Tax Facts

Tax Facts contains news and alerts relating to tax practice, for the benefit of accountants and other professionals in public practice. Please click on the links below for recent issues. You may also like to peruse Tax Facts by topic category - topics are listed below to the right.

Please note that the information provided in Tax Facts is of a general nature only and should not be acted upon without specific advice based on the precise facts and circumstances of a particular taxpayer.

If you do not already receive Tax Facts direct from us but would like to, please subscribe by entering your details to the right of this message.

Subscribe to Tax Facts

Subscribe to: Tax Facts Mailing List
  • Special difficulty in objecting against a default assessment

    The Commissioner has released a Decision Impact Statement on the decision of the Full Federal Court in Rigoli v FC of T [2014] FCAFC 29. The Commissioner was successful on appeal in having existing law applied, although the case is a good illustration of the fundamental difference between a normal income tax assessment under s166 of the 1936 Act (based on an income tax return) and a default assessment under s167 (when a return is not furnished or the Commissioner is not satisfied with the return).

    In the AAT hearing in this case, the taxpayer had conceded the Commissioner's determination of his assessable income, limiting his submissions then to depreciation deductions which he argued the Commissioner had not allowed. On first instance in the Federal Court and on appeal to the Full Court, it was held that the taxpayer had failed to discharge the burden of proving that his assessment of tax was excessive. It was not enough to identify that some elements of the assessment were wrong – a taxpayer seeking to overturn an assessment under s167 must generally establish by evidence what the actual taxable income is.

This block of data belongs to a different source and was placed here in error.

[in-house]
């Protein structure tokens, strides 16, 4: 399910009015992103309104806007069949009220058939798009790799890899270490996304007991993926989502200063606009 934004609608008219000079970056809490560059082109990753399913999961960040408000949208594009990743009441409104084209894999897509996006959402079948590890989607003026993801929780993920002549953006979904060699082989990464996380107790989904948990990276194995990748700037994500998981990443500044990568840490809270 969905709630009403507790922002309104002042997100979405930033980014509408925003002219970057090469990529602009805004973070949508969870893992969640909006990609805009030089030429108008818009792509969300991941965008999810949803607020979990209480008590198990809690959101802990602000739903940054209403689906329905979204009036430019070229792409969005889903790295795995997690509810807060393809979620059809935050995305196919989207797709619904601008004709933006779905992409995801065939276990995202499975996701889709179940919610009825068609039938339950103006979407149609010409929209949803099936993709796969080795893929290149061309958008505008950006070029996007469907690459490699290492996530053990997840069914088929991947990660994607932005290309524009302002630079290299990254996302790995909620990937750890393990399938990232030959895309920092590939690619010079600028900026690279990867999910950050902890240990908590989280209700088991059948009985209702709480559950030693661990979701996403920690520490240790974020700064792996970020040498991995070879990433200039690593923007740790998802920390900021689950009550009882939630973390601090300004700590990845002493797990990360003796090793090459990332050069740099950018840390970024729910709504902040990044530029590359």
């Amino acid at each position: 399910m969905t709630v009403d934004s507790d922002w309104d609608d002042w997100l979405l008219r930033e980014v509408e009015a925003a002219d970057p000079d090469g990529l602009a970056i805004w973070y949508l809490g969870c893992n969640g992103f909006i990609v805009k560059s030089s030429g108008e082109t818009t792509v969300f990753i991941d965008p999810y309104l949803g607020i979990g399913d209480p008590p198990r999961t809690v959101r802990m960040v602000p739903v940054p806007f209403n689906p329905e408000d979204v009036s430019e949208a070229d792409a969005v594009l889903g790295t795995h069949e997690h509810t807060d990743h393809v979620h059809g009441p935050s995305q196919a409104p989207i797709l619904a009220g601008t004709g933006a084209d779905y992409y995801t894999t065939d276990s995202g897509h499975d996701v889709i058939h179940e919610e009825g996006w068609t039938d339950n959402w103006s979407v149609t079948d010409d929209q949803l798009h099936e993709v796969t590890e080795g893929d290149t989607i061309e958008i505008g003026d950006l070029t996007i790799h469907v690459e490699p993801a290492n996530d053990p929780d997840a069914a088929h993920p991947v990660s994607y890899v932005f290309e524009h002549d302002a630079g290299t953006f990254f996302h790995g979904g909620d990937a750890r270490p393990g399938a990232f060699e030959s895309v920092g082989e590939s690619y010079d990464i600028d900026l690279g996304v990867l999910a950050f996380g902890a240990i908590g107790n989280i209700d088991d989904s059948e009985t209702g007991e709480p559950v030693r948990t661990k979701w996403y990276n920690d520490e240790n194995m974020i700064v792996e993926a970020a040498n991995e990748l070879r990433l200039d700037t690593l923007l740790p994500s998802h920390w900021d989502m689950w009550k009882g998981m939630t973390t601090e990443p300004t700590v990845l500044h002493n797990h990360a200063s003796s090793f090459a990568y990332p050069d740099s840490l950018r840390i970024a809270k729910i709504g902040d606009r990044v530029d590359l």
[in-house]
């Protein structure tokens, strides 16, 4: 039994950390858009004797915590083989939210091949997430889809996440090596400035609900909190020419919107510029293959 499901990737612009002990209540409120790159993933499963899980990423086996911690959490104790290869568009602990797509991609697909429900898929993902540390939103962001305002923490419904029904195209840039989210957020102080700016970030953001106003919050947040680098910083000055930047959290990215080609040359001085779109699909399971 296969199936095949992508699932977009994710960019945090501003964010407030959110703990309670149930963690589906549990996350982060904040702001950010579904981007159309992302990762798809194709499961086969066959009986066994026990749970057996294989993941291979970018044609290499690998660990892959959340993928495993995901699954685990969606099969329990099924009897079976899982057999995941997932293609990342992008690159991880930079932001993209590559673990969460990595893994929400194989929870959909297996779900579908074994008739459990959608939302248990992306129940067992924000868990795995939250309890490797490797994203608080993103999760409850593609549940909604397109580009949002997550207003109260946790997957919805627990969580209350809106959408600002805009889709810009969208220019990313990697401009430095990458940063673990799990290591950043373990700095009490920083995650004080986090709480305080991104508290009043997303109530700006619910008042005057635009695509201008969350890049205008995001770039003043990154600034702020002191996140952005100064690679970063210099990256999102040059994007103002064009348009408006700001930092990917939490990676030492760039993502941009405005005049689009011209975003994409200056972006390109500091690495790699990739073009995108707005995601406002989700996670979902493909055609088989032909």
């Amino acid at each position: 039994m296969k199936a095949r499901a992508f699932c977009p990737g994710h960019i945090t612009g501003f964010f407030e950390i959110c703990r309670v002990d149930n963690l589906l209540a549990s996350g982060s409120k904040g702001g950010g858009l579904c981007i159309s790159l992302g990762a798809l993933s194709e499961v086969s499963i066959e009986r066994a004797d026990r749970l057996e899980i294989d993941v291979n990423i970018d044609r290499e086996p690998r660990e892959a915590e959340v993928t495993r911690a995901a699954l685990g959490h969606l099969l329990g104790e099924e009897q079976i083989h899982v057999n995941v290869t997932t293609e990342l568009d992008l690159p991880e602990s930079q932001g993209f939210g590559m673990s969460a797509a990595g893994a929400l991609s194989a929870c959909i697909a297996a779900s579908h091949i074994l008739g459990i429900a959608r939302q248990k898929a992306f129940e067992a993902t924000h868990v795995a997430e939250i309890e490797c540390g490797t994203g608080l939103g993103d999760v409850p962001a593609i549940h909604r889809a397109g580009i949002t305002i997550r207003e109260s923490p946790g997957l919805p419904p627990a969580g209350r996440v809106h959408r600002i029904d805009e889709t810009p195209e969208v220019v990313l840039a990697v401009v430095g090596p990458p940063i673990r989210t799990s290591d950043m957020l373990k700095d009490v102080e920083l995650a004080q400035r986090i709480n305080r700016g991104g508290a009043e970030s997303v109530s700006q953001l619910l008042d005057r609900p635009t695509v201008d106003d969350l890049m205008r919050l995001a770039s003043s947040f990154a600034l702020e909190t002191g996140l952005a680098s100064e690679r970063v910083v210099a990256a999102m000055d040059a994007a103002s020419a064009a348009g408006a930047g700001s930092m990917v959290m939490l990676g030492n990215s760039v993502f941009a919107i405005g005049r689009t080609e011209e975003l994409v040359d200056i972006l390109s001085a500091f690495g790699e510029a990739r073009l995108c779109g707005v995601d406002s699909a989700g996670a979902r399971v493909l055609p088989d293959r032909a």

The point in the case, in a sense, is a procedural one. But a very important point nevertheless and, in the circumstances of this case, fatal to the taxpayer.
    ... Read More




    21 May 2014

    Topic: Income Tax

  • First 2014 amending Act passed

    The Bill containing the first 2014 tax amendments has been passed by both Houses of Parliament. The Bill deals only with 2 matters:
    • Farm Management Deposits – enables consolidation of multiple FMDs into a single deposit, increases the allowable limit of taxable non-primary production income from $65,000 to $100,000 (from 1 July 2014), and ensures that FMDs cannot become ‘unclaimed monies’.
    • Refunds of GST – the rules for refunds of overpaid GST have been rewritten to remove refunds being reliant on an exercise of discretion by the Commissioner and to correct several perceived deficiencies in the existing law, maintaining the rationale that taxpayers should generally not receive refunds if they have passed on the cost of overpaid tax to others.
    (Tax Laws Amendment (2014 Measures No. 1) Bill 2014)
    ... Read More




    21 May 2014

    Topic: Income Tax/GST

  • Potential increased arbitrage of tax rates

    This edition of Tax Facts was deferred from last week to avoid clashing with the Federal Budget. I will not add to the prolific coverage of the Budget, except to make a brief comment about proposed tax rates.

    Assuming the Government can overcome its political difficulties and achieve enactment of relevant Budget proposals, the gap between the corporate tax rate and the highest marginal rate will increase by 2.5% from 1 July 2014 (although the additional 2% levy is proposed to run only for 3 years) and an additional 1.5% (making a total increase of 4%) from 1 July 2015 when the corporate tax rate is proposed to decrease to 28.5%. So structuring things correctly – attracting the corporate tax rate without holding appreciating CGT business or investment assets in companies (and consequently giving away very valuable CGT concessions) – is becoming even more important. There are almost always ways to achieve this for business clients.
    ... Read More




    21 May 2014

    Topic: Income Tax